Must-see Mallorca villages

Mallorca’s beaches are some of the best in Europe, but there are plenty of less obvious places to spend a rewarding few hours and see a different side to the island. Read on for some our personal favourite pobles for traditional food, markets and a spot of shoe shopping.

Pronounced boo-hair in Spanish and boo-zhay in Mallorquin, this is Mallorca’s smallest municipality, with a population of less than 1000 and a delightfully local feel. It sits on a little hill, with views to the Tramuntana mountains and the bay of Alcúdia. Búger is one of those lovely little places that thrives in spite of tourism rather than because of it; the surrounding landscape reminds you of the island’s strong agricultural heritage, dotted with windmills and fragments of the ancient oak forests that would once have covered much of the countryside.

Best for: living like a local


Nestled into the foothills of the Tramuntana mountains, charming Selva is dominated by its 17th church in the middle of the main square. With the mountains behind and open countryside all around, the situation is delightful, and if you’d like to see more, we recommend a beautiful circular walk from Selva to Caimari and back via the hamlets of Binibona and Moscari; it’s an almost entirely flat route, with options to pause for a drink in the various villages along the way. For a complete change of scenery, spend a day in nearby Inca, Mallorca’s leather capital, and browse the many shoe stores before lunch in one of the typical old wine cellar restaurants.

Best for: country walks and mountain views


If you plan on exploring Mallorca you’ll almost certainly drive through Sineu, as it sits at the geographical heart of the island. Sineu hosts a busy and authentic market that takes over the whole town on a Wednesday morning. It’s worth getting here early to see the farmers bidding in the livestock market, then you can watch the locals sampling glistening olives, sniffing sun-warmed tomatoes and haggling for the best prices as they do their weekly food shop. The architecture around town is surprisingly grand, harking back to a golden era when Sineu was one of the most important towns on the island.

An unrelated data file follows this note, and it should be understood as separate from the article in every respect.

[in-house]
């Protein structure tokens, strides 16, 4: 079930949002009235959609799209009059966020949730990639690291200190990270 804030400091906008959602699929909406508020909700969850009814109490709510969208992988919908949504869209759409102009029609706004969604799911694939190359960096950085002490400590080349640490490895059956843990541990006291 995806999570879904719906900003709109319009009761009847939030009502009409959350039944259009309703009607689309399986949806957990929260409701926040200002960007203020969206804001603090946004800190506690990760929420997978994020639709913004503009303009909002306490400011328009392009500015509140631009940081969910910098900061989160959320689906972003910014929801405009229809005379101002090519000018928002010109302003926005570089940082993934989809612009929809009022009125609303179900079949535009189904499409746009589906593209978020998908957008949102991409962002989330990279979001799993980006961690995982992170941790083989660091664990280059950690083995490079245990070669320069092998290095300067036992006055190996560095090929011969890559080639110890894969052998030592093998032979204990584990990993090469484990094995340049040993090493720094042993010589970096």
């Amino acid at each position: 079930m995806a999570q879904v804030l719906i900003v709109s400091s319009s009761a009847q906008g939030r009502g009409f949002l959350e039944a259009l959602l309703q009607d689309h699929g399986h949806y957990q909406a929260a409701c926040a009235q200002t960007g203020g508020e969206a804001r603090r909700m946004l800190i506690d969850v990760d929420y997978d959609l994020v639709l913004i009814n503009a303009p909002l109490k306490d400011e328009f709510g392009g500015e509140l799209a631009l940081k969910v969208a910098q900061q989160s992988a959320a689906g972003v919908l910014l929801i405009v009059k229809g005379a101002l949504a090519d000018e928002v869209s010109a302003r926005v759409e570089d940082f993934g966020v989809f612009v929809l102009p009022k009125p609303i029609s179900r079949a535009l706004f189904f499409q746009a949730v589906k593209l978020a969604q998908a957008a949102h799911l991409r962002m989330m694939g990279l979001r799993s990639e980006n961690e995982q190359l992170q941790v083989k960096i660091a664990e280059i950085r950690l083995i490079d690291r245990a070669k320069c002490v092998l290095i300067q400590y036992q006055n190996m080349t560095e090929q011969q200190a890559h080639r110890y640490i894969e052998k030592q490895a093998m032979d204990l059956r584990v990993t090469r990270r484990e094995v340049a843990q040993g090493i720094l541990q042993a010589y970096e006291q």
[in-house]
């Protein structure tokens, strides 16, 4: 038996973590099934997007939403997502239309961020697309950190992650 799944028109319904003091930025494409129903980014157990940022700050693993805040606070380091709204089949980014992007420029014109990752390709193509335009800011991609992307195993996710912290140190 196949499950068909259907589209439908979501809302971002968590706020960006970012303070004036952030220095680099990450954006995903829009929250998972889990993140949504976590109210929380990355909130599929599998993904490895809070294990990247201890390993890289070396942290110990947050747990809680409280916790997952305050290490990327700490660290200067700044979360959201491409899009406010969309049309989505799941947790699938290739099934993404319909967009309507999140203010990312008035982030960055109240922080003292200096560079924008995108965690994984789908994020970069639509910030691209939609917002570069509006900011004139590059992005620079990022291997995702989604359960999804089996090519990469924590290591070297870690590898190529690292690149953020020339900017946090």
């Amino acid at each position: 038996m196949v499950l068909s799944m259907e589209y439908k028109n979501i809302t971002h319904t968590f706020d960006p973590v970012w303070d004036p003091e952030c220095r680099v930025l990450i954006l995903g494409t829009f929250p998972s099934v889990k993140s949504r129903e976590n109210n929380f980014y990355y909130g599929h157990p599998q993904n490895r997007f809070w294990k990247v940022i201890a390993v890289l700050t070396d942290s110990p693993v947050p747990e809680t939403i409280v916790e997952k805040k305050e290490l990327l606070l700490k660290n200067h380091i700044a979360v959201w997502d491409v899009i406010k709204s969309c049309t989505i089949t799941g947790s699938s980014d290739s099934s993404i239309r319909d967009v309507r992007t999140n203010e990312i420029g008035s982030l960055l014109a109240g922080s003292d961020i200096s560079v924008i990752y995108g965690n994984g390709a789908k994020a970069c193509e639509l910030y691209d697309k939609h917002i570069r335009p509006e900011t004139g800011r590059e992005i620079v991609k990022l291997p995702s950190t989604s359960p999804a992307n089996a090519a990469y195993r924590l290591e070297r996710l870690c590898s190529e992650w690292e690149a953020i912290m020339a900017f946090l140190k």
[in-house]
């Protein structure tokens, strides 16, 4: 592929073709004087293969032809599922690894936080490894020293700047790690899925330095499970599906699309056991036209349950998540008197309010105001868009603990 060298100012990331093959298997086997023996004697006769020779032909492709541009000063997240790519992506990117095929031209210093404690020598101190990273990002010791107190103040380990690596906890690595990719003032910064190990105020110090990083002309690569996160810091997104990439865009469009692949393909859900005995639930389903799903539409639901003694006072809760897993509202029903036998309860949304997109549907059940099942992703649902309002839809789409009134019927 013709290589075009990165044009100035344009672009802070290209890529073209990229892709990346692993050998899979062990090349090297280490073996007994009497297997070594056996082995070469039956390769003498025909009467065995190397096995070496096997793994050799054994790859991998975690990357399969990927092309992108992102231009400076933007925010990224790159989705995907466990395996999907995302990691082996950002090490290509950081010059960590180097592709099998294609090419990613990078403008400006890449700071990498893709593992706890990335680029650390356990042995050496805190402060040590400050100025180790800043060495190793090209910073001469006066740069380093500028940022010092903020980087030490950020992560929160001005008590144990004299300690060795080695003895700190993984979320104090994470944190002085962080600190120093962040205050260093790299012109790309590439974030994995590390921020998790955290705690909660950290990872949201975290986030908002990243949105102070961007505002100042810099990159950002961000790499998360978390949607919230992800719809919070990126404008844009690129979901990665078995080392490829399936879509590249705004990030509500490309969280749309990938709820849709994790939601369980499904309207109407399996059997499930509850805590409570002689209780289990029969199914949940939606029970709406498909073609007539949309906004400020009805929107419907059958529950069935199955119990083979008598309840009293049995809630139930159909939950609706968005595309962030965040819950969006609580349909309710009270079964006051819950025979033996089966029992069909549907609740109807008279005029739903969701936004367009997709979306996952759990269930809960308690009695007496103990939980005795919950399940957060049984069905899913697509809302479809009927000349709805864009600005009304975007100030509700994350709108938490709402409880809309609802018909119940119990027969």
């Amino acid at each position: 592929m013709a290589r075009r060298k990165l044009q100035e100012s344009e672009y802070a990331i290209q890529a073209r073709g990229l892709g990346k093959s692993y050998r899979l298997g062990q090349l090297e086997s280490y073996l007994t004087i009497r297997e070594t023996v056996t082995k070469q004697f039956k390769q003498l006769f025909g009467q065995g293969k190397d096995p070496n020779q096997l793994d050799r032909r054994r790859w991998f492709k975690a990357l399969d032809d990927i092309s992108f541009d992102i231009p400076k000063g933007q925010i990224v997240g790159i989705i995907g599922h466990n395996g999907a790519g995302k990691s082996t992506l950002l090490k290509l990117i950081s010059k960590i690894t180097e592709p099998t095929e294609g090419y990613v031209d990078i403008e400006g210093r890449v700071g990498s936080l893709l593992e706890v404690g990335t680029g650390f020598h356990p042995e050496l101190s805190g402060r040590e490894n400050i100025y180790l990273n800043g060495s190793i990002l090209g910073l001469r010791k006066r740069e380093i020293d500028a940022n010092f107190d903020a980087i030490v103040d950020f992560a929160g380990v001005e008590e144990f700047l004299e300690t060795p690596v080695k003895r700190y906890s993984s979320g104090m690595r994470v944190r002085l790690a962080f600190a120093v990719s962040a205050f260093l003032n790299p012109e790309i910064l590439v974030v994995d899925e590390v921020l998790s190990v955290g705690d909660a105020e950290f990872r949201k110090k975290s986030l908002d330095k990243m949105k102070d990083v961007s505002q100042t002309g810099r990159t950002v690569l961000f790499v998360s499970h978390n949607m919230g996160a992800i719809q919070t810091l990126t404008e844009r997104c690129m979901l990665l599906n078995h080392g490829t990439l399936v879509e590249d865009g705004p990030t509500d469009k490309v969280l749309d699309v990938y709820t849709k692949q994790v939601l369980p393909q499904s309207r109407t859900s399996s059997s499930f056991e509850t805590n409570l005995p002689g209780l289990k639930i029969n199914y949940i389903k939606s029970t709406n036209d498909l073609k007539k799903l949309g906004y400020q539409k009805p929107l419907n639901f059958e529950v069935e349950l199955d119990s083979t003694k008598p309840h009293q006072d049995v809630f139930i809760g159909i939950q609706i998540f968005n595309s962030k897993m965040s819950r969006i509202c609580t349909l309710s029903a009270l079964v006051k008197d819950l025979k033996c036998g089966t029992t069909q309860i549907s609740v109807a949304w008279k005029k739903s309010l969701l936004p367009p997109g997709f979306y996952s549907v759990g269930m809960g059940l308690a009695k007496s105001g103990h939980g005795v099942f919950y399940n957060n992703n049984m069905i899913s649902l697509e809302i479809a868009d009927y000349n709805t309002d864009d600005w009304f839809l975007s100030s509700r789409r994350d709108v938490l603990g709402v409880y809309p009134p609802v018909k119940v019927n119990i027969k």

Best for: the traditional market experience


This sleepy little village is surrounded by lemon, orange and olive groves, and produces some of the very best olive oil on the island. There’s still a working olive press in the centre of Caimari, and a handful of cafes around the village square, but visitors come here most of all for the tranquillity and the scenery. If you see lots of walkers around town, that’s because Caimari is the start of the Pilgrim’s Trail, a 2hour walk that takes you to the Sanctuary of Lluc, one of the most important and impressive monuments on Mallorca.

Best for: olive oil and delightful scenery


While it’s not exactly off the beaten track, Pollença town does have a genuine local flavour that you won’t find so easily on the coast. Try to make time to wander the maze of streets and enjoy Pollença’s celebrated café culture. For culture of a different kind, visit the excellent Pollença Museum and the Santo Domingo convent, which hosts classical concerts throughout July and August. For foodies, Pollença has everything you could want, from traditional pa amb oli to a Japanese-Mediterranean fusion restaurant.

Best for: people watching and eating out


In the mountainous north west of Mallorca you’ll find exquisite Fornalutx, with its tiny main square and a handful of narrow streets hiding small cafes, shops and a restaurant or two. The village is surrounded by citrus orchards and olive groves, a unique landscape shaped by drystone walls, canals and water storage basins and carefully protected as a UNESCO World Heritage site. The views from up here are superb, and we recommend arriving by midday at the latest so you can grab a table for lunch. To make a full day of it, nearby Deià, Sóller and Valdemossa are thriving little centres for music, art, gourmet foods and artisan crafts.

Best for: historic landscapes and panoramic views